Have you ever discovered a place that touched that ‘home’ place in your heart? I have been fortunate enough to find two such places, and thank goodness one of them is right here in Hoquiam. The other one is in Scotland, so it remains an elusive memory. The Hoquiam Farmers Market is my home away from home. I’m happy there. Vibrant, connected, belonging. I’ll stop by, just for a minute. Hours later I finally leave, reluctantly. I realize that for me, this is bliss. I can’t explain why, can’t even begin to quantify the magic formula that makes this place work for me. All I can do is be thankful and relish the joy.
My mother was a Kansas girl, a most unlikely candidate for finding her bliss in Hoquiam. She arrived here in 1945 with a new masters degree in Social Work, ready to explore a new country. I still break out in uncontrollable laugher when I think about her as she unpacked her things in her new office. The rest of the staff were in the midst of planning the weekend activities. April was sunny and warm that year, and the time had come for home improvement projects. Volunteers were being rounded up to help ‘shake a roof’. Can you imagine what she thought?!? What sort of a place was this where people got together to perch on ladders, wrap their arms around the roof of the house, and give it a good shake? Some weird ritual? She soon learned the unique language of our countryside. Another source of giggles was the sight of a ‘crummy’. If you, too, are from Kansas, you might not know that this was the term for a crew bus that transported day workers out to a logging site. Every so often when our family had an extra load of passengers, she would count heads and invite everyone to climb aboard the crummy.
New experiences and information came her way at lightening speed, and my mother was a woman who researched things that puzzled her. I can’t even imagine what she could have done with Google at her fingertips! Back then, it was the Encyclopedia Britannica, renowned source of all possible knowledge. When that failed, she assaulted the troves of learning at the Library. Thanks to my dear mother, I have the oddest assortment of trivia stored away in my brain. Some obscure tidbit will pop out at the most unexpected time. A line of poetry, a factoid about a plant, a bit of Victorian gossip- never get me in a game of Trivial Pursuit!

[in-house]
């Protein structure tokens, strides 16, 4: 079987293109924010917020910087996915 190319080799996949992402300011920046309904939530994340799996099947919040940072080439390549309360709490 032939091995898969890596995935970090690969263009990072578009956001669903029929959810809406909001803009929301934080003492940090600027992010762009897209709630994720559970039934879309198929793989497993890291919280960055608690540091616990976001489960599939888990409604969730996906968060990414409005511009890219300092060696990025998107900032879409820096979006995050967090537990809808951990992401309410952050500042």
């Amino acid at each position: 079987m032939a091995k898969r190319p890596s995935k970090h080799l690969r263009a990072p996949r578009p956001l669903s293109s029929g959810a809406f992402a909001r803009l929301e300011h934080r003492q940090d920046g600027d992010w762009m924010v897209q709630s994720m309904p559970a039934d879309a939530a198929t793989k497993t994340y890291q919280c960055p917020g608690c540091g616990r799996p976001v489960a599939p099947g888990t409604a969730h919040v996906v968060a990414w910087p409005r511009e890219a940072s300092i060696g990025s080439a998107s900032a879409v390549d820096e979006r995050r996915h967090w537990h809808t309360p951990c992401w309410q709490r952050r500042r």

My mother, always looking for something interesting to do, learned that the Olympians Hiking Club were planning a hike to Mount Eleanor that weekend. Sounded better than shaking that darned roof! So she got up in the wee hours of the morning, and rendezvoused with the group. My father was on that hike. Can you hear the music playing? Not only did they meet that day, but my God-father was also hiking with them, and he had a brand new camera. How many people have photos of their parents flirting on the day that they met? These precious photos are amongst my most treasured possessions. My parents married in September. Quick work, Dad. He took his new bride to his cabin, about 9 miles up the east Hoquiam Road. His cabin had a name- Red Dog Gulch. Yes, he had a red dog. They bought themselves a book, something like ‘How to live on Practically Nothing’ . I think that we’re drawing closer here to knowing why I feel so much at home at the Farmers Market!
Building something out of nothing is a skill that isn’t for the faint of heart. I have great memories of my mother deciding that ‘today is the perfect day to make soap’. She would pull out the big galvanized tin washtub, and warn us to stand back out of splashing distance. The recipe that she had for soap making involved the use of Lye, a powerful and corrosive substance. Not something that is used much now , except maybe to clear a clogged drain. The aroma of Lye is an instant memory stimulant for me- I picture the stone patio and my mother in a pretty house-dress and apron, stirring this concoction with a clean, long stick. Believe me, this was soap that got you clean! We have soapmakers at the Farmers Market, but they use gentler recipes for their soap. Sara and Jenny make lovely soaps, delicately scented with aromatic herbs. Not the kind of soap that requires a washboard and a pump handle water faucet.
As I walk around the Market and admire the craft booths, every single one reminds me of my mother and her commitment to living a life that made do with what she had available. The quilts that take scraps of leftover material and become a thing of both beauty and utility. The knitted slippers ( my favorite and most anticipated Christmas gift every year!) Lap-robes and afghans, jewelry made by hand, bread made from unbleached flour and zero preservatives, dolls lovingly sewn, toys for the family dog, paintings and photographs that reflect our beautiful area, plants grown from seed- all these things created by people I know. People who share my mothers values. I think I know now why the Market is my home away from home.
Barbara Bennett Parsons, contented manager of the Hoquiam Farmers Market.
Open Wed. thru Sun. Deidra’s Delis provides soul satisfying lunches every single day! Stop by 1958 Riverside to find your true home. 538-9747
Fresh Today in our Garden enclosure!
Broccoli Starts- really good, tall healthy plants! Already 8 inches high!
Equally wonderful starts;
Kale, Lettuce, Snowpea, Pea, Walla Walla Onion, Arugula
Seed Potatoes for;
Yellow Finns and German Butterballs
and fresh Tulips from Satsop Bulb farm!!!!